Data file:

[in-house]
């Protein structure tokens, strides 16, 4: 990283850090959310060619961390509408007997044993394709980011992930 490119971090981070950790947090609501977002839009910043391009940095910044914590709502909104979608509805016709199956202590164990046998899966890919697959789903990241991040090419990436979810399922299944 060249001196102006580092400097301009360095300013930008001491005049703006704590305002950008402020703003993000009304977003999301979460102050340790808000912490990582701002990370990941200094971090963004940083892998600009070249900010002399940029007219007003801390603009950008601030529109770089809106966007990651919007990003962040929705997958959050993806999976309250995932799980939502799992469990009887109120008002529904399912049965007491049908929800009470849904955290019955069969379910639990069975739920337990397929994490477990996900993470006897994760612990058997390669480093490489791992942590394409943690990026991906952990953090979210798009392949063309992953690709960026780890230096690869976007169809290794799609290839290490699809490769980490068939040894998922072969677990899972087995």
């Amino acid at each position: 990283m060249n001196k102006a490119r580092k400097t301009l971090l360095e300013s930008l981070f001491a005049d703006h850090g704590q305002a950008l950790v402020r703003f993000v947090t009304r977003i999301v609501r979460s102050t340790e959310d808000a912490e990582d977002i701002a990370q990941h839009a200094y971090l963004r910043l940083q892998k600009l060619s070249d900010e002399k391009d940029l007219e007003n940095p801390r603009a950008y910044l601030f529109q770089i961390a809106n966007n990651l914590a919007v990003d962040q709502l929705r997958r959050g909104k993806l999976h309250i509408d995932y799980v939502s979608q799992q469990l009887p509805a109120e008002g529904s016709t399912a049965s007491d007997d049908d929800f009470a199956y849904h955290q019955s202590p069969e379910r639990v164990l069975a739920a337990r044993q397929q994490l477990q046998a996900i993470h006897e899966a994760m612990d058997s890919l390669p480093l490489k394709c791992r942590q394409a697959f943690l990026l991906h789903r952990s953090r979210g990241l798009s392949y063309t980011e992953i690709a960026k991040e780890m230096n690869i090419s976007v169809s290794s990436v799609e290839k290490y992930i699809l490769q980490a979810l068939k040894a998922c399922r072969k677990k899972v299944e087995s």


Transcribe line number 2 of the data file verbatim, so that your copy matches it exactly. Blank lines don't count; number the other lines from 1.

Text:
């Protein structure tokens, strides 16, 4: 990283850090959310060619961390509408007997044993394709980011992930 490119971090981070950790947090609501977002839009910043391009940095910044914590709502909104979608509805016709199956202590164990046998899966890919697959789903990241991040090419990436979810399922299944 060249001196102006580092400097301009360095300013930008001491005049703006704590305002950008402020703003993000009304977003999301979460102050340790808000912490990582701002990370990941200094971090963004940083892998600009070249900010002399940029007219007003801390603009950008601030529109770089809106966007990651919007990003962040929705997958959050993806999976309250995932799980939502799992469990009887109120008002529904399912049965007491049908929800009470849904955290019955069969379910639990069975739920337990397929994490477990996900993470006897994760612990058997390669480093490489791992942590394409943690990026991906952990953090979210798009392949063309992953690709960026780890230096690869976007169809290794799609290839290490699809490769980490068939040894998922072969677990899972087995």